Sleep as a Recovery Tool

Sleep as a Recovery Tool

📅December 5th, 2014, 02:20

According to Wikipedia, a nap is “…a short period of sleep, typically taken during daylight hours as an adjunct to the usual nocturnal sleep period. Naps are most often taken as a response to drowsiness during waking hours.” Sleeping and napping are both important, and often overlooked, components of our training plans.

While naps are taken for granted in our younger days (why did we ever try to refuse nap time as children?), research shows that catching a few zzzzzzz’s during daylight hours may help improve athletic performance – particularly if you’ve got multiple workouts in one day. Also, if you take a look at Karine Spiegel’s 2009 study on sleep patterns, it has been shown that even one week of inadequate sleep can cause negative effects on glucose uptake and cortisol levels. So basically, lack of sleep impacts your body’s ability to refuel properly and therefore negatively impacts future workouts and/or races.

How can you use sleep as part of your recovery plan and to help prepare for important competitions?

In periods of heavy training, make sure you leave extra room in your schedule to allow for additional sleep. Preferably you’ll fall asleep within 20 minutes of your head hitting the pillow and if your life allows, will sleep until you wake up in the morning. Making rest a priority will certainly pay off in absorption of training benefits. If you have difficulty falling asleep, set up a nighttime ritual – light stretching, warm milk or tea, a book, etc. – and be sure that the room you’re sleeping in is as dark and quiet as possible so that you are able to sleep without interruption.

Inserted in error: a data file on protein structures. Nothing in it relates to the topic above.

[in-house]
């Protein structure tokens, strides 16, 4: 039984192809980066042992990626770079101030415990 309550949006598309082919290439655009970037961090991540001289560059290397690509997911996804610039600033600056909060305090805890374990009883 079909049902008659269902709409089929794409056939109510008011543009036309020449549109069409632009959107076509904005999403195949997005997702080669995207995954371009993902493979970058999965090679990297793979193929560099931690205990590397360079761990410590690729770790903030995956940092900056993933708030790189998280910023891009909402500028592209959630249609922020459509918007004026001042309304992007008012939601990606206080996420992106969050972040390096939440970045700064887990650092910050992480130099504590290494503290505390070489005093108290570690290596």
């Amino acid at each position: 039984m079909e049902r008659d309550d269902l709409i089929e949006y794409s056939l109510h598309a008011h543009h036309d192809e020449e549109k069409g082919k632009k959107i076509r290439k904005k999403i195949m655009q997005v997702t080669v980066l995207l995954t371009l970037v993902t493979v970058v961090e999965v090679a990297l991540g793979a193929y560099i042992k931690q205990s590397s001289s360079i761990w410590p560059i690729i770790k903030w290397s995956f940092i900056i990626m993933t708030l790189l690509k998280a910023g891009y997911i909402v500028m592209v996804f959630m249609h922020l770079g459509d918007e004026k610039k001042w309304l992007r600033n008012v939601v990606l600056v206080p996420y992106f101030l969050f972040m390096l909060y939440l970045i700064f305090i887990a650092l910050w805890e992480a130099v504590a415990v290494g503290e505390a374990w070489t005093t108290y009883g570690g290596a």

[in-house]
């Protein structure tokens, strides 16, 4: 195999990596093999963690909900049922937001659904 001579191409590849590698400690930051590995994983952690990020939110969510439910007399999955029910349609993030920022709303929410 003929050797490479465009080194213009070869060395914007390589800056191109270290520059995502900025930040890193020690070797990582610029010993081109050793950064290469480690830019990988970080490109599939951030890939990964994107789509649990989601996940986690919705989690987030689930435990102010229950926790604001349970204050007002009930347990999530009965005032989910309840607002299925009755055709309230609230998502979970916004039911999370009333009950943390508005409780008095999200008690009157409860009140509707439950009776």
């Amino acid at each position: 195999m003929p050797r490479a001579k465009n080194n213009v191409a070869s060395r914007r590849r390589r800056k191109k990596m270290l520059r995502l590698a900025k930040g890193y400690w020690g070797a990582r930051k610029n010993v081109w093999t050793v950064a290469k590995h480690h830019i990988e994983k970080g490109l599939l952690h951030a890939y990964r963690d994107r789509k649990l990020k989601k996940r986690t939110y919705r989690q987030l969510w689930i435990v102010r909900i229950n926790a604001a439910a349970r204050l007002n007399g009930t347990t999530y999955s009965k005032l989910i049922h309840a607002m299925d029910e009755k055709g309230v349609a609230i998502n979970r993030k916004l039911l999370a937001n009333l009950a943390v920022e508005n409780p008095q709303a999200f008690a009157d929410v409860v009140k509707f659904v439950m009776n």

Napping can also be added in to give the body additional time to rest and recover. Shoot for either a 30 minute cat nap (exactly like the photo above, of course), or a full 90 minute sleep cycle if you have time. Sleeping for 25-30 minutes is the perfect amount of time to refresh yourself without going into deep sleep (risk of waking up groggy if your nap ends in the middle of deep sleep, so avoid naps in the 60 minute range). Giving yourself a full 90 minutes allows time for a REM sleep cycle, which can help kick-start the recovery process.

Listen to your body to dictate timing for naps (again, as long as your schedule allows!) but be sure to keep your nap early enough in the day that you will be ready for bed time when it occurs.

Let your head hit the pillow without guilt, and know that proper planning for sleep is one of the easiest ways you can make sure your body has ample time to recovery.

You. Better.